I look out over my past, and I can barely see myself in it. All my thoughts and experiences and successes and growth and failures and risks were just erased, as if they don’t get to come with me and be a part of who I am right now, in this very moment.

And now, I see the future that I always thought was just around the corner slip away too. I loose myself again as I see it played out with other players. I watch my son in someone else’s life, recognize his mannerisms and moves, and wonder what I can give him. Because when I try to visualize my future, I can’t see anything. I held on and out for this future that will never happen, no matter how many corners I turn. It never was and now it’s gone for good. Another thing to let go.

The present.
The past.
And the future too.

Tears fall all through yoga as I twist and flow, release from my hips and my low belly. A feeling of sadness and mourning without a story. Images come and go, like clouds through my mind, dissipating as quickly as they appear. Release without blame, without guilt, without the storyline. Tears all through dharma class as I wonder if I have the strength to make it, to be fearless and wise, to relate deeply, to find compassion and joy.

Today I stand on the verge of tremendous change, but I don’t know which direction to turn and explore. A new curiosity arises as I wonder where the path, the continuation that builds the future moment by moment, is leading. It’s a passive curiosity, but for the first time in a long time I feel like I’m in my life.

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We set a date. The 16th of December. Life and death and funeral all in one. It’s the right thing to do, and well past time. I was disappointed that the 18th was Saturday, when the courts are closed up, since it seemed fitting that it should end 5 years and 6 months to the day, or 8 years and 7 months to the day of the beginning-beginning, whichever one counts in the end, if any do.

This is what I want. It’s Closure, Moving Forward.

I don’t know if anyone really thinks about the ending. I remember so many details about that first day – the bus ride to Georgetown with my friend GR, my red cashmere sweater and chunky black shoes, his baby blue pants, talking about the Pixies, how he asked me for my phone number so he could ask me on a date (“with dinner and a movie and kissing at the end”), a stolen kiss behind the club, the drive home in the back seat of his 1963 Dodge van next to the drummer’s passed out girlfriend, my twisted ankle….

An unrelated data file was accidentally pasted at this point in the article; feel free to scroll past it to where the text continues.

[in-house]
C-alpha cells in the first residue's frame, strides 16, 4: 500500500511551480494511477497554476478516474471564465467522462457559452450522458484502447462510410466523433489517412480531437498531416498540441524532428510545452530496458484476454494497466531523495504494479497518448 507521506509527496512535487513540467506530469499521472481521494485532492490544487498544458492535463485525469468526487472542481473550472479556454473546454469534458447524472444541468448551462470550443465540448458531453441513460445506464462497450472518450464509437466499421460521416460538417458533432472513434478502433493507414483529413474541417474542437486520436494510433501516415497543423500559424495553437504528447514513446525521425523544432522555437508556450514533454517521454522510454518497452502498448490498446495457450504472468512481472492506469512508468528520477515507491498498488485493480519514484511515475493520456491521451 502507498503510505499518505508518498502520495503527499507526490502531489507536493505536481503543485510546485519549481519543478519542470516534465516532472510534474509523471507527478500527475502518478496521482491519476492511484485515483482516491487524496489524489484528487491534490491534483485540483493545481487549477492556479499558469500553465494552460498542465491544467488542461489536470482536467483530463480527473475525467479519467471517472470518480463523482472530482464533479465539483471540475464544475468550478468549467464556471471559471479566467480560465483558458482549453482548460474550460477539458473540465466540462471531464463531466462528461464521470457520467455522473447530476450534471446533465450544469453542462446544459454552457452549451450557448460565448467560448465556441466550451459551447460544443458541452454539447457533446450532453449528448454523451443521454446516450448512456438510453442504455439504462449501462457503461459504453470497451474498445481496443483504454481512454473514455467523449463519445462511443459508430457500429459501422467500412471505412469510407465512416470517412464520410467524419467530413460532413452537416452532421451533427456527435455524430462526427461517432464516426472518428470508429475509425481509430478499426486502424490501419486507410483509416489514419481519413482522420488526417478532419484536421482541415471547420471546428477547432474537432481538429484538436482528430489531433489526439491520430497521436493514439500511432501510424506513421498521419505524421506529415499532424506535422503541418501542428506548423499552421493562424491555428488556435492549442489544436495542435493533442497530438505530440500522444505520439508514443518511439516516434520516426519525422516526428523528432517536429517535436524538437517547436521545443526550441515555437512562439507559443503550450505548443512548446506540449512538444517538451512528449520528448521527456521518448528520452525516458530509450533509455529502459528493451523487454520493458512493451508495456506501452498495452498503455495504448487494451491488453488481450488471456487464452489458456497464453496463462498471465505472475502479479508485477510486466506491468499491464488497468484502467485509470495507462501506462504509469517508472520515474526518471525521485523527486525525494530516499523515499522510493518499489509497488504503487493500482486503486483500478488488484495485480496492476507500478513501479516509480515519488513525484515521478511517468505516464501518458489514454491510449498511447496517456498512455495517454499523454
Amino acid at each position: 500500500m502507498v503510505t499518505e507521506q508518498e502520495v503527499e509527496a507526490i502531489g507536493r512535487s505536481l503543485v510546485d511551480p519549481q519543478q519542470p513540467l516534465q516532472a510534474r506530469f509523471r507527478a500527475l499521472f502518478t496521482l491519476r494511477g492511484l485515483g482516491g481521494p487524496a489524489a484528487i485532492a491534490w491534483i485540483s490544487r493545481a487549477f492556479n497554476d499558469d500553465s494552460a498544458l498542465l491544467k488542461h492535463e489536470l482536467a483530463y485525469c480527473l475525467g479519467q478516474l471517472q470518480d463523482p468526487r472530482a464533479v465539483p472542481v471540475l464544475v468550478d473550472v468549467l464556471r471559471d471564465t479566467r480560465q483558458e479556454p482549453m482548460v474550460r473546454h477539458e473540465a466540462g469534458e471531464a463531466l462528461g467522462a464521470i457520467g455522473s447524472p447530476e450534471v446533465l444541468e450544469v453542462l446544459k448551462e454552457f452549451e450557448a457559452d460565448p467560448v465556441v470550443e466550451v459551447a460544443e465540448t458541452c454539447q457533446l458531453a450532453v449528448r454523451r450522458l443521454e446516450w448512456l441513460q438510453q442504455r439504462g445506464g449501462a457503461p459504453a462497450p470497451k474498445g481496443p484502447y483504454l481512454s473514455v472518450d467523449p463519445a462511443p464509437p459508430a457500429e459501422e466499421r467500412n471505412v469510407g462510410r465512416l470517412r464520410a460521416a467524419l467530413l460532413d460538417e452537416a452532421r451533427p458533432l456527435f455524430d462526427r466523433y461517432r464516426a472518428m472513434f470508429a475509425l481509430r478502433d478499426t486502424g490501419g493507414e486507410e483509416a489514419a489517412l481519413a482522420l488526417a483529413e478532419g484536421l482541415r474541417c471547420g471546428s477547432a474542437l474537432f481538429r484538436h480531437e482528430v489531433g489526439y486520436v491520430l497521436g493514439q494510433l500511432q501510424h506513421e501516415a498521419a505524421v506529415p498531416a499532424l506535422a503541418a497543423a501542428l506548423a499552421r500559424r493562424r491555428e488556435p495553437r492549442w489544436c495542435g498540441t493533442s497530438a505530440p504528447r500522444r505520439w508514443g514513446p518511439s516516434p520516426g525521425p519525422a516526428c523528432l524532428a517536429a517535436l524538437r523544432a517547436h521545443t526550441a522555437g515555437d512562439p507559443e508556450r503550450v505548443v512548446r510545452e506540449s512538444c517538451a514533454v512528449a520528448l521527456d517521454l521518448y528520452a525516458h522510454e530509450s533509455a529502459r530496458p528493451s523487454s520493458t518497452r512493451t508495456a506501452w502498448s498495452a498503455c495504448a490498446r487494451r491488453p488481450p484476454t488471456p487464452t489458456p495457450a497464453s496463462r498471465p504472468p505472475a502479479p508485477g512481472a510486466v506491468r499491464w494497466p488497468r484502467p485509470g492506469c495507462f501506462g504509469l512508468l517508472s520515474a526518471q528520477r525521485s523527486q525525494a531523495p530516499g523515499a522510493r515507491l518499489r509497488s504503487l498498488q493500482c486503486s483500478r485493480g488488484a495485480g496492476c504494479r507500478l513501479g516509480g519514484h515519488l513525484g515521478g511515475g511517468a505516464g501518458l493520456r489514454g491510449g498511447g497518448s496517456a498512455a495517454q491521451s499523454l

And I remember so many and so few details of all the in between, which I suppose reflects the successes and failures in equal proportion. Either way, I am not repeating them here. I am not a fan of recaps even though I can play scenes from my life in my head – real and imagined – over and over again to the point of exhaustion and depression. And my point is that there was a lot of living even when it wasn’t exciting. Or perfect. That we did bear witness to each other’s mundane and extraordinary. And that in some ways there’s more intimacy in watching someone pick out fruit or learn to cook or demolish a wall or garden in the rain or sign a dissolution decree than there is in anything else. That the day-to-day is where we live, moment to moment, each and every one of us.

In the clarity of this defeat, I see myself and where I hold on. I resist who I am because I cannot let go of what I am not. I see it again and again – here in this day, there in the past long before I crossed paths with then-husband, and in the future where I am always raw and incomplete and never enough.

I long for something rough, and pull out From the Burnpile.  The cello and Madigan’s voice match and settle my mood while I cook rice with stock, turmeric & chipotle onions, and saute carrots with leftover spinach (with cinnamon!) and black beans for dinner.

I’m trying to write you a love song
because I know it’s time you heard one
I’m trying to write you a love song
because somewhere you know you’re someone

Come tell me about yr dreams coming true
I need you to
Come tell me about your dreams coming true

The snow has laid down blankets and the cold air forms ice as the wind sweeps the trees clean and the sky drops more flakes, alternating between perpendicular and sideways. I watch it swirl like a breaking wave, change direction, and gust in sheets to the south. The window rattles against the wind. The cat is curled at my left thigh and purrs when I brush against his coat. OWL sleeps peacefully through the storm, maybe with good dreams about our afternoon walk in the whitened landscape in his red snow suit, a knee-high gnome with his green car in one hand, hairbrush in the other.

But I can’t write the love song. I can’t seem to right the story. All I can do is crawl into the bed and pull the covers over OWL’s body as he sleeps, his cool feet finding the side of my colder right thigh, and weep.

Future happiness included, of course.